How Technology Is Changing The Way We React To Disasters Like The Mexican Earthquake

At 13:14 CDT on 19th September an earthquake struck Central Mexico, measuring at a magnitude of 7.1. It lasted for about 20 seconds. In that brief time more than 50 buildings were destroyed, while thousands of others suffered structural damage. Currently the death toll sits at 308 people. This comes just 12 days after the largest earthquake of 2017 struck Mexican state of Chiapas, at a magnitude of 8.1.

Luckily, technology is lending its hand in new ways to help deal with these natural disasters, the day following the earthquake NASA released a satellite map of Mexico city, highlighting the most damaged areas.

Credit: NASA-JPL/Caltech/ESA/Copernicus/Google

“The color variations from yellow to red indicate increasingly more significant ground and building surface change,” NASA said in the statement. “The map should be used as guidance to identify damaged areas, and may be less reliable over vegetated areas.” The map has helped authorities coordinate rescue efforts more effectively than they would have been able to using conventional reporting methods — saving lives.

While Mexico sits atop one of the planet’s most seismically active areas, the worst earthquake in recent years was the 2015 Nepal earthquake, which demolished over 820,000 homes and killed almost 9,000 people. That year, $4.1bn was pledged to a relief fund, and as of 2017 only 12 percent of the money has been released and as of April only 20,889 homes have been rebuilt of the 820,000 needed. Many families have endured two years without shelter, and many make do with simple tents and improvised shacks.

As with NASA’s use of technology to more quickly identify the worst affected areas, new technologies may help countries like Nepal and Mexico accelerate their rebuilding and restructuring efforts to avoid the hardships and pains that occur when so many are left without shelter. Cazza, a Silicon Valley based company has designed and built the world’s first mobile crane-like 3D printer, called the X1. Capable of building houses, villas, shelters, in only 7 days, a few of these machines on the ground in affected areas could dramatically increase the speed in which people are sheltered.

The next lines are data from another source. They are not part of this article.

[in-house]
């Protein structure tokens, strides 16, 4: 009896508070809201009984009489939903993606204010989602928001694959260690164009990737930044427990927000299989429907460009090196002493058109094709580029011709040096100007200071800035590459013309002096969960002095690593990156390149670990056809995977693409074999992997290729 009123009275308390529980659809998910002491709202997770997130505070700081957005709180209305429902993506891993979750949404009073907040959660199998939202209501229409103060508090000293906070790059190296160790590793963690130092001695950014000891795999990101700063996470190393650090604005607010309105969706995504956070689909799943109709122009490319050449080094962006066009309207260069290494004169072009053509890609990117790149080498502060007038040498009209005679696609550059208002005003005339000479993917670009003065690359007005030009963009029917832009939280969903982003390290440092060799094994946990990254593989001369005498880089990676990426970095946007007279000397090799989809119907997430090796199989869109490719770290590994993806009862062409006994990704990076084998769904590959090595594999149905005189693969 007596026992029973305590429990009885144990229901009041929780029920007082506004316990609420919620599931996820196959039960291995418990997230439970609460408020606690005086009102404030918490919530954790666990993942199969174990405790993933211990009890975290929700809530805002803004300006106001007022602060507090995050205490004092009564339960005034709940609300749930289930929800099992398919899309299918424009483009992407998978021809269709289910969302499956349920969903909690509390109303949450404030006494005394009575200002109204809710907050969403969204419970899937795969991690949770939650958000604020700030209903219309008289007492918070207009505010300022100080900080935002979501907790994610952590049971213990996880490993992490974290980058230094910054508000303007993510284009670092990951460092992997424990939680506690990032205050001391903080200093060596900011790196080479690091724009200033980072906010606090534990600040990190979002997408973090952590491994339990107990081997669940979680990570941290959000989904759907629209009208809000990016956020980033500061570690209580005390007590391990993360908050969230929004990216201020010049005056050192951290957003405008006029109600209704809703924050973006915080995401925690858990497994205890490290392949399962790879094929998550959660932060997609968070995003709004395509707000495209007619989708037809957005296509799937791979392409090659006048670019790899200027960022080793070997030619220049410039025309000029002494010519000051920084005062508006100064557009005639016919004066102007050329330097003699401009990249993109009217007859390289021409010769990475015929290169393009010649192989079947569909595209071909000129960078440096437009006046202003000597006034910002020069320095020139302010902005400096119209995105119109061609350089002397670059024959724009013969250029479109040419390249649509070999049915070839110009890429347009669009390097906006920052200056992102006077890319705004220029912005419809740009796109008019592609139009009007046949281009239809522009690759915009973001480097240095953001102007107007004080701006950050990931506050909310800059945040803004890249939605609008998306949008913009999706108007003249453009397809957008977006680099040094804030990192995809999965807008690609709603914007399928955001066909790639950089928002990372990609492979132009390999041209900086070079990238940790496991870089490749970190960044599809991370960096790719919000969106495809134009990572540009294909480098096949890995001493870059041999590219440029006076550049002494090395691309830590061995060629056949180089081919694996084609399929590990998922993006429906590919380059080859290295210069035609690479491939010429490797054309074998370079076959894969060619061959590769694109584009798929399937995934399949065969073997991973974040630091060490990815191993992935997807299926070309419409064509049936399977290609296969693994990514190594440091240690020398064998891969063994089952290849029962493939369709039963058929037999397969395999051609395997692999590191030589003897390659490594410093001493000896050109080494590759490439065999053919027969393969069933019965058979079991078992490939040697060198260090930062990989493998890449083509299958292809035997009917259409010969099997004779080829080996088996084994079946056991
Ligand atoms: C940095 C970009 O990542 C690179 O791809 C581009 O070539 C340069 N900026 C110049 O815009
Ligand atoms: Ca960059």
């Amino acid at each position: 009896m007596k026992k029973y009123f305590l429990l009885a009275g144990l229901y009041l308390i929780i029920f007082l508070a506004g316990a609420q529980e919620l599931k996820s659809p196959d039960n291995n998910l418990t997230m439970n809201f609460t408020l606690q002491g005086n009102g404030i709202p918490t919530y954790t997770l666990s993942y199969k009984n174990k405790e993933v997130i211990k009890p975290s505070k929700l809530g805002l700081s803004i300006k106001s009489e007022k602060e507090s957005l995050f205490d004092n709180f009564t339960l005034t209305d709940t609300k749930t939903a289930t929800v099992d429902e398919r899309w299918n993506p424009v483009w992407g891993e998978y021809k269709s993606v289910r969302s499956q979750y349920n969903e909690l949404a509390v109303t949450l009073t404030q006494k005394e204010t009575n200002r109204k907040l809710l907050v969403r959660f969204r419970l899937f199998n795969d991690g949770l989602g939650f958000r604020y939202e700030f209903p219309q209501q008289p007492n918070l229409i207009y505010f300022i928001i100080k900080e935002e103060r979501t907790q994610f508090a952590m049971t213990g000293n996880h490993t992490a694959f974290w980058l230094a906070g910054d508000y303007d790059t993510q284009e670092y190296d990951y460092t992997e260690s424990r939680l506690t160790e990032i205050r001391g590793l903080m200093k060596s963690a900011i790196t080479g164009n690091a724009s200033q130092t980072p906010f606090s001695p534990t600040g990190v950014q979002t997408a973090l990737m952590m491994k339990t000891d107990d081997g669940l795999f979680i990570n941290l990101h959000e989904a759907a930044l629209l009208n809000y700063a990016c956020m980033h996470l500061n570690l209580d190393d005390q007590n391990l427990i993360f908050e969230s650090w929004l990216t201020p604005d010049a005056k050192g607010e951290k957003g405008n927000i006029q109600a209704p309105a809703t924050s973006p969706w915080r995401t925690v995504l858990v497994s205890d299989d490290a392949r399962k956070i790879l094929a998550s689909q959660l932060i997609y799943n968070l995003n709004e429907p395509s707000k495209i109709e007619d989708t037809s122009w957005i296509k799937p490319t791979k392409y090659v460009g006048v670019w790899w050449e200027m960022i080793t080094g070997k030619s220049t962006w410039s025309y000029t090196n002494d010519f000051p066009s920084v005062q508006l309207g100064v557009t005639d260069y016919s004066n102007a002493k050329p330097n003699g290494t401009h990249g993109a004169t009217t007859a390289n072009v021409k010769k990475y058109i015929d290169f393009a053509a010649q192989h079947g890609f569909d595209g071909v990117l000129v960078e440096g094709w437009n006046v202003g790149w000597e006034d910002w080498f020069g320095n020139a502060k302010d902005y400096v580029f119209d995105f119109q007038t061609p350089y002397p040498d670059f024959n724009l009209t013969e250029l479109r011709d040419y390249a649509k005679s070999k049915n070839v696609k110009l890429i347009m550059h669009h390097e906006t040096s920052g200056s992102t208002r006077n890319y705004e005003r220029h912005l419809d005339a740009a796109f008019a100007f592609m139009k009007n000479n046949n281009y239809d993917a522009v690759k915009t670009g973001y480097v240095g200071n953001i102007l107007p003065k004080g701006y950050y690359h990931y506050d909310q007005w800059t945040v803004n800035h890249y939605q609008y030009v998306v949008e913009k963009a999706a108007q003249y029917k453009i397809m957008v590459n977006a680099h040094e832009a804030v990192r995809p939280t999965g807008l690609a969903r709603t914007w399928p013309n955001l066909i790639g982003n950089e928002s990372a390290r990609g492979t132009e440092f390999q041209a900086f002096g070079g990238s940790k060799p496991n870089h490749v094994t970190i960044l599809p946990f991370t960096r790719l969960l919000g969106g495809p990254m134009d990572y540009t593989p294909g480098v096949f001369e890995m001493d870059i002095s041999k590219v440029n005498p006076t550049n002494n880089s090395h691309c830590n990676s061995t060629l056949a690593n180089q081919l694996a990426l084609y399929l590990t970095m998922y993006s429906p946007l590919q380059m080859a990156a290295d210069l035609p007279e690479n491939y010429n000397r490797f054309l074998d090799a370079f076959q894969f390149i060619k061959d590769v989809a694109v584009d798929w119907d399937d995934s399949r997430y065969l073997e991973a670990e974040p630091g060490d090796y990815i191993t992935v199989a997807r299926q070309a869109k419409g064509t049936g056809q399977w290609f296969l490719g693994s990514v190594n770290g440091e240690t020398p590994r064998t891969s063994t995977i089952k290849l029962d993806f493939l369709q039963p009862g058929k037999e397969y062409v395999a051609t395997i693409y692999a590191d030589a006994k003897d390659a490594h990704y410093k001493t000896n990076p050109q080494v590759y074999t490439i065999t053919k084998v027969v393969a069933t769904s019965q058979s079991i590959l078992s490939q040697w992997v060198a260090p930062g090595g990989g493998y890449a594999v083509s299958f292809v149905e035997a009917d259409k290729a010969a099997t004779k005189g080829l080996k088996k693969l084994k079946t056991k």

The idea of 3D printing being used in construction isn’t new, robotic bricklaying was conceived of and investigated in the 1950’s, but it’s only this year that those seeds of inspiration have developed into practical applications. The idea that large spaces can be erected in only a week or two could potentially shelter hundreds of people, while still being usable in the future once rebuilding efforts are completed must be an attractive one to those in charge of organising the rebuilding efforts. The robots can also be easily manoeuvred on their tracks and moved to the next location. It’s cost effective, fast, and once the robots have been acquired they will be reusable for areas which frequently suffer disaster.

For those families in Nepal who have been without shelter for two years now, looking to technology to quicken the pulse of government bureaucracy may be their best hope of solid, permanent shelter in the next few years. While the technology is still in its infant stages the future may hold permanent solutions to these problems in the form of AI designed structures that would not be possible with traditional construction techniques. Designs that may be able to withstand the seismic activity of Mexico, or the hurricane areas of the USA, and relegate rebuilding efforts like those in Mexico to mere cosmetic touch-ups.

Investment in technology that can help speed up the rate of growth of these industries has the potential to solve the often disparate and onerous problems of the world. NASA’s idea to compare two images of Mexico City and accurately determine areas most affected is a simple yet novel approach that has saved lives. So, while millions still suffer the tragic consequences of these events every year, it’s an exciting idea that the future may hold a time when our technology allows us to mitigate or avoid them entirely. For now, government investment in new technologies seems to be the best hope for helping those affected.